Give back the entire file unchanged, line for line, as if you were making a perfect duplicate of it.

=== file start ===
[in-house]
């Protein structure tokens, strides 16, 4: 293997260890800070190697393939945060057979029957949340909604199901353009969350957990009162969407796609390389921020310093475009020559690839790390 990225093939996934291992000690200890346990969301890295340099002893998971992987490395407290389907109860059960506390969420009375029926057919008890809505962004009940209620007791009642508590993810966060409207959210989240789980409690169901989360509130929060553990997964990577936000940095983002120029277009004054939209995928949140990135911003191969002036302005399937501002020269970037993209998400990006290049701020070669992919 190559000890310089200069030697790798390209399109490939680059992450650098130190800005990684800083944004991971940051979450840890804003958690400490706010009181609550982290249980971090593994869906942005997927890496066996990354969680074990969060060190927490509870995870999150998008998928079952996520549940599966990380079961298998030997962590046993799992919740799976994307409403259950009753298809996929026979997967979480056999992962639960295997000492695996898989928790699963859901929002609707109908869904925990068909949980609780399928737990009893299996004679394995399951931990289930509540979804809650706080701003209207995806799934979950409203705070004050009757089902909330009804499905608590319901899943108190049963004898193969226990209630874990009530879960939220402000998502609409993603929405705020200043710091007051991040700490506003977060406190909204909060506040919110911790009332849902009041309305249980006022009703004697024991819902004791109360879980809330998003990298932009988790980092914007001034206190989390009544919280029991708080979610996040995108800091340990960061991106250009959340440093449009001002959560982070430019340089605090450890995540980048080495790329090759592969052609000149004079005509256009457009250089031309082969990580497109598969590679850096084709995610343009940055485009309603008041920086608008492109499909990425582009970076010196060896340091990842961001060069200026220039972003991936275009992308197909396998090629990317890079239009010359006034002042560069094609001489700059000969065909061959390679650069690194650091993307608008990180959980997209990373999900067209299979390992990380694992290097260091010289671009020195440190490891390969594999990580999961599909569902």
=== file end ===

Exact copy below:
[in-house]
């Protein structure tokens, strides 16, 4: 293997260890800070190697393939945060057979029957949340909604199901353009969350957990009162969407796609390389921020310093475009020559690839790390 990225093939996934291992000690200890346990969301890295340099002893998971992987490395407290389907109860059960506390969420009375029926057919008890809505962004009940209620007791009642508590993810966060409207959210989240789980409690169901989360509130929060553990997964990577936000940095983002120029277009004054939209995928949140990135911003191969002036302005399937501002020269970037993209998400990006290049701020070669992919 190559000890310089200069030697790798390209399109490939680059992450650098130190800005990684800083944004991971940051979450840890804003958690400490706010009181609550982290249980971090593994869906942005997927890496066996990354969680074990969060060190927490509870995870999150998008998928079952996520549940599966990380079961298998030997962590046993799992919740799976994307409403259950009753298809996929026979997967979480056999992962639960295997000492695996898989928790699963859901929002609707109908869904925990068909949980609780399928737990009893299996004679394995399951931990289930509540979804809650706080701003209207995806799934979950409203705070004050009757089902909330009804499905608590319901899943108190049963004898193969226990209630874990009530879960939220402000998502609409993603929405705020200043710091007051991040700490506003977060406190909204909060506040919110911790009332849902009041309305249980006022009703004697024991819902004791109360879980809330998003990298932009988790980092914007001034206190989390009544919280029991708080979610996040995108800091340990960061991106250009959340440093449009001002959560982070430019340089605090450890995540980048080495790329090759592969052609000149004079005509256009457009250089031309082969990580497109598969590679850096084709995610343009940055485009309603008041920086608008492109499909990425582009970076010196060896340091990842961001060069200026220039972003991936275009992308197909396998090629990317890079239009010359006034002042560069094609001489700059000969065909061959390679650069690194650091993307608008990180959980997209990373999900067209299979390992990380694992290097260091010289671009020195440190490891390969594999990580999961599909569902």